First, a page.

R&B singer Jesse Powell died of a heart attack on September 13, the day after his 51st birthday. Powell has had hits with songs like "You," "All I Need," and "By The Way."
Joyce Chiles, the pioneering Mississippi prosecutor who helped restart the investigation into the 1955 lynching of Emmet Till, died September 22. Chiles was 67 years old.
Vallejo gospel artist Eugene Dwayne Cole passed away on September 23. Cole recorded albums like He Will Work It Out and Jesus Is the Balm as Eugene Cole and Persuaded.
Music legend Pharoah Sanders died September 24 in Los Angeles. The famous saxophonist helped John Coltrane explore and expand the jazz genre. Sanders was 81 years old.
Rapper Coolio died on September 28 in Los Angeles. Coolio, 59, was best known for songs like "Gangsta's Paradise" and "Fantastic Voyage" and his extravagant braided hairstyle.
Veteran television and film actor Austin Stoker, who appeared in "Battle for the Planet of the Apes" and "Sheba, Baby," died on October 7. Stoker was 92 years old.
Willie Spence, a popular contestant and finalist for season 19 of the "American Idol" singing competition, died Oct. 12 after a car crash in Tennessee. Before appearing on the show in 2021, 23-year-old Spence wowed fans with a viral video of her rendition of Rihanna's hit "Diamonds."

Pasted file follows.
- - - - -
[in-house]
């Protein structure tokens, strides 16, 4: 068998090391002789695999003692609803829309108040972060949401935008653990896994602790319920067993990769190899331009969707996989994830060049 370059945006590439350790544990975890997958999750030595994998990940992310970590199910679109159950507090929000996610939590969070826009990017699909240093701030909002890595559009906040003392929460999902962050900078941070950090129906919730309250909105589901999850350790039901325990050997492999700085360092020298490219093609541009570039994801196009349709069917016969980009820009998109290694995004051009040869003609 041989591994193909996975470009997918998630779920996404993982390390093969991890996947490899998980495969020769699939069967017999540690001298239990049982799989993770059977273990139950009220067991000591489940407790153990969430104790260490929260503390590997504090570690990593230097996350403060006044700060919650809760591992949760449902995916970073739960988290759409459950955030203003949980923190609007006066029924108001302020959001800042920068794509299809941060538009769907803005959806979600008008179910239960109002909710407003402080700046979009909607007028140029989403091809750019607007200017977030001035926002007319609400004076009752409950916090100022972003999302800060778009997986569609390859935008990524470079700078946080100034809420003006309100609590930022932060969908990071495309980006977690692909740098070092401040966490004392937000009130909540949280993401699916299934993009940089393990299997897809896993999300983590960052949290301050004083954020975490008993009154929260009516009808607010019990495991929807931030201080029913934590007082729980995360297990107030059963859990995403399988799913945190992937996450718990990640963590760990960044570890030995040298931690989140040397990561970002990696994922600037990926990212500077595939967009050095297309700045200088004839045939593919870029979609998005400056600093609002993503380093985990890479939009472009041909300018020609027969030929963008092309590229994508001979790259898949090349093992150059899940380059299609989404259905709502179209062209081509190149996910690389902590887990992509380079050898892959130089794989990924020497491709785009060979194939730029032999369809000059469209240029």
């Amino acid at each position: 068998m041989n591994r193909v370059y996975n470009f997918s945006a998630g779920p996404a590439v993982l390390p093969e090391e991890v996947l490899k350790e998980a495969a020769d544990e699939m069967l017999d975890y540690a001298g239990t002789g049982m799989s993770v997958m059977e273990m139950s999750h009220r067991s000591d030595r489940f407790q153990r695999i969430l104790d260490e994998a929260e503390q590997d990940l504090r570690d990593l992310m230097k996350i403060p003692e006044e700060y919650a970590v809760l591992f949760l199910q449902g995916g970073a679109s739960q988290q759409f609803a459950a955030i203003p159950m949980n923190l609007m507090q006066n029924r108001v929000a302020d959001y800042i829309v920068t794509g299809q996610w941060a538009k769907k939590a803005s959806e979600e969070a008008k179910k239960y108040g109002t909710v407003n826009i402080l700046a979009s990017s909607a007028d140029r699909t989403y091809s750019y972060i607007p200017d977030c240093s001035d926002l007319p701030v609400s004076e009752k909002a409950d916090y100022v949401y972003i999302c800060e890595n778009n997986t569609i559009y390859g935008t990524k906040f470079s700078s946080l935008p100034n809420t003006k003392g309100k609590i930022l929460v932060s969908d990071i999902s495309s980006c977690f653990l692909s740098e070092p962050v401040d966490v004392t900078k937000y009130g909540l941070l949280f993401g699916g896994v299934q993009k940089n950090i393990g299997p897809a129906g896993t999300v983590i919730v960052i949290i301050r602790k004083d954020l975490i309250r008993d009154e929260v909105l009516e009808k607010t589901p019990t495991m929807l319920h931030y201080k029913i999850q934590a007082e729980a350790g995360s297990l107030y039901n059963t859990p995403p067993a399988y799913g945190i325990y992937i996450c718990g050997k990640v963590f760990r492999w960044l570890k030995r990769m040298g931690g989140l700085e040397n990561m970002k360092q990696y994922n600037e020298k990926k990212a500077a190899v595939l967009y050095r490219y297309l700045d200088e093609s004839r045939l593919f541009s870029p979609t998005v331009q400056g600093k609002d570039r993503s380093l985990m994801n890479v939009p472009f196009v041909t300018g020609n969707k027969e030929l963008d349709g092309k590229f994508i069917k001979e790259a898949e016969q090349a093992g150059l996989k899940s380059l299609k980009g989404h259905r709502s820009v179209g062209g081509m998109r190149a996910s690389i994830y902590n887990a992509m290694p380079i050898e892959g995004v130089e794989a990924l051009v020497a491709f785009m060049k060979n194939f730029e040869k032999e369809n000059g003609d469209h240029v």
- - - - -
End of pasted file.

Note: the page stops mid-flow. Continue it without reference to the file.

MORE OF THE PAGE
"Come Into My Life" singer Joyce Sims died on October 15 in Los Angeles. Sims was 63 years old.
Daniel Smith, one of the last children of enslaved blacks in the United States, died in Washington on October 19. Smith, 90, was born when his father, who was enslaved during the Civil War, was 70. He was a civil rights leader who marched in Washington and Selma. At the time of his death, he was ready to publish his memoir, Son of a Slave: A Black Man's Journey in White America.
Josephine Melville, a black British actress who appeared on the soap operas EastEnders and Prime Suspect 2, died backstage on October 20 after appearing in the play Nine Night. Melville was 61 years old.
Misrach Ewunetie, a 20-year-old student at Princeton University, was found dead near a campus tennis court on October 20 after being missing for a week. Ewunetie, 20, an Ohio native of Ethiopian descent, was a junior on a full scholarship. His death was officially ruled a suicide this week, but his family and others had called for an independent investigation and an autopsy.
Alfred Ayodele Myah, 24, was fatally shot Oct. 21 in the parking lot of Grant Union High School by Elk Grove during a football game against Monterey Trail High School. A 15-year-old suspect in the case was arrested earlier this month.
Zuri Craig, a finalist on 2015's America's Got Talent, died on October 21. The 44-year-old singer has also worked with Tyler Perry and has appeared in films such as Madea's Big Happy Family, Madea Gets a Job and A Madea Christmas.
Former Penn State linebacker Bani Gbadyu died Oct. 22 after a brief battle with pancreatic cancer. The native Liberian was 34 years old.
Rev Dr Calvin Butts, who for decades pastored Harlem's famous Abyssinian Baptist Church, died on October 28. Reverend Butts, 73, was an advocate of social and racial justice and black participation in politics.
DH Danger, drummer for the band Dead Kennedys, died on October 28 in Los Angeles at the age of 63.